Modernism, Postmodernism and the Short Story

By Sacido, Jorge | Postmodern Studies, January 1, 2012 | Go to article overview

Modernism, Postmodernism and the Short Story


Sacido, Jorge, Postmodern Studies


Abstract This essay discusses the different approaches to modernism and postmodernism together with the development of the modern short story in English and its theorisations. Drawing on Dominic Head's The Modernist Short Story (1992), the essay highlights the genre's importance in the genesis of modernism as a significant instance of artistic and personal autonomy, a key modernist issue which is linked to a mode of subjectivity in conflict with social totality to which the literary text gives formal expression. The abandonment of previous realist models meant the problematisation of representation and interpretation in modernism and their abrogation in postmodernism along with the evanescence of modernist autonomy and subjectivity. These issues re-emerge at later stages in answer to the need of accounting for the experience of the Other, a re-politisation of postmodernism that links it in some way to the historical avant-garde (Huyssen). The essay tackles in passing the controversial distinction between the avant-garde, modernism and postmodernism, sees in recent approaches to the postmodern short story a reformulation of a previously theorised association between the short story and the marginal, and closes by stating that postmodernism continues nowadays in the works of some talented innovators of the genre.

Keywords: short story, modernism, postmodernism, (anti-) representation, subjectivity, autonomy.

The Modern Short Story: Beginnings

As is commonly acknowledged, the modern short story in English is American in origin and is linked to Edgar Allan Poe more than anyone else. Poe had a great influence on writers such as Charles Baudelaire, the French symboliste poet to whom we owe the stock definition of "modernity" as "the transient, the fleeting, the contingent" (qtd. in Nicholls 5). Poe's dictum (published in 1842) that the structuring principle and aim of "the tale proper" was "the unity of effect or impression" (46) was echoed by later critics and practitioners such as Brander Matthews, in whose 1901 book-length study "the tale proper" became the "true Short-story" (52). Central to all these writers' arguments was the definition of the modern short story as a genre distinguished from other pre-existing shorter forms and from the novel in particular. Poe began his review of Hawthorne's Twice-Told Tales by making clear that not all of the pieces collected there were "tales"; some were "pure essays" that lacked the remarkable "precision and finish" of the others which, unlike "the ordinary novel", were endowed with "true unity" and organic "totality" (45, 47). In Poe' s wake, Mathews affirmed that a "true Short-story is something other and something more that a mere story which is short" (57). Thus, he "perceive [d] that the Novel and the Short-story are essentially different - that the difference between them is not one of mere length only, but fundamental" (57). If, for Matthews, characteristics such as "symmetry of design", "compression" and "ingenuity" (57) were essential to the genre, for Elizabeth Bowen "the short story proper" exhibited features like "oblique narration, cutting (as in the cinema), the unlikely placing of emphasis, or symbolism [... which] were unknown" to those nineteenth-century English authors for whom the short story was just "the condensed novel" (153). Among the latter, Bowen counted James and Hardy, authors in whose stories "shortness is not positive; it is nonextension" (153). She echoed Poe' s insistence on the genre's organic unity ("spherical perfection", she called it), while at once declaring the short story "exempt from the novel's conclusiveness", "the crux of the plot" (156-57). By forsaking the novel's "too often forced and false" closure, the short story comes nearer "aesthetic and moral truth", and renders and perpetuates the subjective experience of "amazement" which "was in life a half-second of apprehension" (155).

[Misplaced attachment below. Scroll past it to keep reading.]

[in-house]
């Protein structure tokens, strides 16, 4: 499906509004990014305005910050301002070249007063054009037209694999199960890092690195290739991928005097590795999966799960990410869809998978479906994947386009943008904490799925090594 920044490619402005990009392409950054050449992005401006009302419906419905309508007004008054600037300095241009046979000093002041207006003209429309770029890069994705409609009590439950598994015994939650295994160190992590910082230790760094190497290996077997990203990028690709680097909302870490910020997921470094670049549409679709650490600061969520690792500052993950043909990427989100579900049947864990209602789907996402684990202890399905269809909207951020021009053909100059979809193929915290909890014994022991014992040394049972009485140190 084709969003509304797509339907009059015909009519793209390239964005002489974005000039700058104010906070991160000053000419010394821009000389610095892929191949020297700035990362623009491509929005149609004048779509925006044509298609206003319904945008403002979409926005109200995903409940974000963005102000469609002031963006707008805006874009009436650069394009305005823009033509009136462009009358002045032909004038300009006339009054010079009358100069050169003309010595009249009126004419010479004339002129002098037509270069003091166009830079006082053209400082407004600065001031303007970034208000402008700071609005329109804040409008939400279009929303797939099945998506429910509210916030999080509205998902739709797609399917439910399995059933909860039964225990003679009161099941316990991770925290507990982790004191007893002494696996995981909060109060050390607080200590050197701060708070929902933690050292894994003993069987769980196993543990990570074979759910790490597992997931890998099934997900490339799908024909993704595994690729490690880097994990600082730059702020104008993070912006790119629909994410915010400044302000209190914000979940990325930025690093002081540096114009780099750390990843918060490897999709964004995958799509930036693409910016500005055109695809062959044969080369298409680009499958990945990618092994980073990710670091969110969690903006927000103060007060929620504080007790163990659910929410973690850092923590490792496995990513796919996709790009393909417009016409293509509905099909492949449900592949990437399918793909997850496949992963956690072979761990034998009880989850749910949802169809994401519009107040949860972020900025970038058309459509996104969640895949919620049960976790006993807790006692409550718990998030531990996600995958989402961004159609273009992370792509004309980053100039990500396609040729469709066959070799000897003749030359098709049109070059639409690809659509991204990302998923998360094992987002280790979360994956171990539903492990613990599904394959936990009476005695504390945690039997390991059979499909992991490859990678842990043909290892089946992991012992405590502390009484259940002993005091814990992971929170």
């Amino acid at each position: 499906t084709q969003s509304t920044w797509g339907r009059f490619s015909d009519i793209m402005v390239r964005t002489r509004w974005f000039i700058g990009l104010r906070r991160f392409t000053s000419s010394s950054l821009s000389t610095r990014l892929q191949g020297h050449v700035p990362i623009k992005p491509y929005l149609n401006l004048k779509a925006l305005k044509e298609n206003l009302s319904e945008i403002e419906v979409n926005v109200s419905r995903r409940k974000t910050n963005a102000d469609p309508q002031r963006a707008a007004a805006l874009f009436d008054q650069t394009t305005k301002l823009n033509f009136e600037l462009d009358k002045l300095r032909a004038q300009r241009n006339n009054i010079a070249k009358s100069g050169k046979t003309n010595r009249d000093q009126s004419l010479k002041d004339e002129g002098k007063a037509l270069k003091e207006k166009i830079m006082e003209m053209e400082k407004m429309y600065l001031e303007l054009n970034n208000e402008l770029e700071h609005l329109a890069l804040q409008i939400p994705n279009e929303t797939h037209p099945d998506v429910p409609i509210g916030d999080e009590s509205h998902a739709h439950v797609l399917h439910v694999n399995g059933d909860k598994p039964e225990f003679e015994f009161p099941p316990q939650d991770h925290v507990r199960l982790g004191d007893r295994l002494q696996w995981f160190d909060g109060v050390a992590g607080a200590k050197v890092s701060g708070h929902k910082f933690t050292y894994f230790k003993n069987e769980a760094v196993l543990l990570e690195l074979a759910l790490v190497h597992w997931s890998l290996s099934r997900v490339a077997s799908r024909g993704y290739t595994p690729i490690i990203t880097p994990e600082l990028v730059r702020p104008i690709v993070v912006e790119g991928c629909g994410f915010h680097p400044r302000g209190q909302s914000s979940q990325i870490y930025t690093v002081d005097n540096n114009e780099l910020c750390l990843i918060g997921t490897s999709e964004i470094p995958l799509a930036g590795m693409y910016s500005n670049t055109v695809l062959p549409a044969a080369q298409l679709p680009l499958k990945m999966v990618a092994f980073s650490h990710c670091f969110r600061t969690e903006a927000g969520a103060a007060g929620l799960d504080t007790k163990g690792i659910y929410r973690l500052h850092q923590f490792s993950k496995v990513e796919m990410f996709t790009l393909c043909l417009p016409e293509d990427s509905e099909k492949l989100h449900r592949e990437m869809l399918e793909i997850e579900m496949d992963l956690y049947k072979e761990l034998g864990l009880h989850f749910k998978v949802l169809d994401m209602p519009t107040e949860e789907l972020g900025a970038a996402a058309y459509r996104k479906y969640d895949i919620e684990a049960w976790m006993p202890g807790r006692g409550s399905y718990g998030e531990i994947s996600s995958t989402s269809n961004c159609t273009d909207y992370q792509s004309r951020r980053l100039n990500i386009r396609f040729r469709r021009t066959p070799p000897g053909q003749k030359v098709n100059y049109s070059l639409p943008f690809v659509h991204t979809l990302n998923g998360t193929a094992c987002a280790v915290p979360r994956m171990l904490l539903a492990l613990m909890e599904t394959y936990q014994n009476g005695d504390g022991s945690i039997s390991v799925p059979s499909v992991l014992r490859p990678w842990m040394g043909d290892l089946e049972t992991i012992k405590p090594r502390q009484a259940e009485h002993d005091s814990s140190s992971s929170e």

Writing in 1939, Bowen affirmed that the short story - meaning the English short story - was "the child of this century" (152). …

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